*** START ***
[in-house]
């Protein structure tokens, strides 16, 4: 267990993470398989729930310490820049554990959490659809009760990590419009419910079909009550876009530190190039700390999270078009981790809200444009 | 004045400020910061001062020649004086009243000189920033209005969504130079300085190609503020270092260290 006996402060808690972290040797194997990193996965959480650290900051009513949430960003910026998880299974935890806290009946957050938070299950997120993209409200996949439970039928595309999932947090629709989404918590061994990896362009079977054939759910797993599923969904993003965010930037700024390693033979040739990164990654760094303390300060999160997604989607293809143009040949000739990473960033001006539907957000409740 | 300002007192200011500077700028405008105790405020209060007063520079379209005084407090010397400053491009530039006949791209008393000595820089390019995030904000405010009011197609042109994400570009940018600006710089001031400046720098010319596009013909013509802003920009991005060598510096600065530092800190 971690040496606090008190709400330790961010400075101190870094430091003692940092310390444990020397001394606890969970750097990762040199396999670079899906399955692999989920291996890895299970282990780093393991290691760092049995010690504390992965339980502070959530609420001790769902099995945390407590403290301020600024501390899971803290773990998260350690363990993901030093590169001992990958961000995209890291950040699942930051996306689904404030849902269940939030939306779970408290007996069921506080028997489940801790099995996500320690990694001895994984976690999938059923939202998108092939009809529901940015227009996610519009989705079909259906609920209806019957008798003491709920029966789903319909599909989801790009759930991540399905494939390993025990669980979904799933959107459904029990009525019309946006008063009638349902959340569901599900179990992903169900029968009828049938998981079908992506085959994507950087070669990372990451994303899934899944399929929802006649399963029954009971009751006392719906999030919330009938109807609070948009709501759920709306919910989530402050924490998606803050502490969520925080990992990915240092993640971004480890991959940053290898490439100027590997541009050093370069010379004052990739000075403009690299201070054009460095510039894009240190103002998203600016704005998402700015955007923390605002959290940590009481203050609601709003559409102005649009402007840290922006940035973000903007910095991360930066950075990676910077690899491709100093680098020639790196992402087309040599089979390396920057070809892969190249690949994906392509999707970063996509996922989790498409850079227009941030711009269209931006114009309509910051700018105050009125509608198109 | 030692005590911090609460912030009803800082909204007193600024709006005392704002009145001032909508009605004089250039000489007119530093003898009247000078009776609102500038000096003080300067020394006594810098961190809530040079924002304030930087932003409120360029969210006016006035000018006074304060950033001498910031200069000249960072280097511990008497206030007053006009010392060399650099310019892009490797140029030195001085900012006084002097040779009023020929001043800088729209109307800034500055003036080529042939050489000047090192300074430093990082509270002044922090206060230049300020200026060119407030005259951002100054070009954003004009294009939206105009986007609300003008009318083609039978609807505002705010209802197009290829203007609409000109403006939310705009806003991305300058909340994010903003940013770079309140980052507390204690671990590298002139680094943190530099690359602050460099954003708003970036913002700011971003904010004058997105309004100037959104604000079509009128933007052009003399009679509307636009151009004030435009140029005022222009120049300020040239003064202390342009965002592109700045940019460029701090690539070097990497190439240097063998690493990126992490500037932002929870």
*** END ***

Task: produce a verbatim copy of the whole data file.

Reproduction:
[in-house]
């Protein structure tokens, strides 16, 4: 267990993470398989729930310490820049554990959490659809009760990590419009419910079909009550876009530190190039700390999270078009981790809200444009 | 004045400020910061001062020649004086009243000189920033209005969504130079300085190609503020270092260290 006996402060808690972290040797194997990193996965959480650290900051009513949430960003910026998880299974935890806290009946957050938070299950997120993209409200996949439970039928595309999932947090629709989404918590061994990896362009079977054939759910797993599923969904993003965010930037700024390693033979040739990164990654760094303390300060999160997604989607293809143009040949000739990473960033001006539907957000409740 | 300002007192200011500077700028405008105790405020209060007063520079379209005084407090010397400053491009530039006949791209008393000595820089390019995030904000405010009011197609042109994400570009940018600006710089001031400046720098010319596009013909013509802003920009991005060598510096600065530092800190 971690040496606090008190709400330790961010400075101190870094430091003692940092310390444990020397001394606890969970750097990762040199396999670079899906399955692999989920291996890895299970282990780093393991290691760092049995010690504390992965339980502070959530609420001790769902099995945390407590403290301020600024501390899971803290773990998260350690363990993901030093590169001992990958961000995209890291950040699942930051996306689904404030849902269940939030939306779970408290007996069921506080028997489940801790099995996500320690990694001895994984976690999938059923939202998108092939009809529901940015227009996610519009989705079909259906609920209806019957008798003491709920029966789903319909599909989801790009759930991540399905494939390993025990669980979904799933959107459904029990009525019309946006008063009638349902959340569901599900179990992903169900029968009828049938998981079908992506085959994507950087070669990372990451994303899934899944399929929802006649399963029954009971009751006392719906999030919330009938109807609070948009709501759920709306919910989530402050924490998606803050502490969520925080990992990915240092993640971004480890991959940053290898490439100027590997541009050093370069010379004052990739000075403009690299201070054009460095510039894009240190103002998203600016704005998402700015955007923390605002959290940590009481203050609601709003559409102005649009402007840290922006940035973000903007910095991360930066950075990676910077690899491709100093680098020639790196992402087309040599089979390396920057070809892969190249690949994906392509999707970063996509996922989790498409850079227009941030711009269209931006114009309509910051700018105050009125509608198109 | 030692005590911090609460912030009803800082909204007193600024709006005392704002009145001032909508009605004089250039000489007119530093003898009247000078009776609102500038000096003080300067020394006594810098961190809530040079924002304030930087932003409120360029969210006016006035000018006074304060950033001498910031200069000249960072280097511990008497206030007053006009010392060399650099310019892009490797140029030195001085900012006084002097040779009023020929001043800088729209109307800034500055003036080529042939050489000047090192300074430093990082509270002044922090206060230049300020200026060119407030005259951002100054070009954003004009294009939206105009986007609300003008009318083609039978609807505002705010209802197009290829203007609409000109403006939310705009806003991305300058909340994010903003940013770079309140980052507390204690671990590298002139680094943190530099690359602050460099954003708003970036913002700011971003904010004058997105309004100037959104604000079509009128933007052009003399009679509307636009151009004030435009140029005022222009120049300020040239003064202390342009965002592109700045940019460029701090690539070097990497190439240097063998690493990126992490500037932002929870």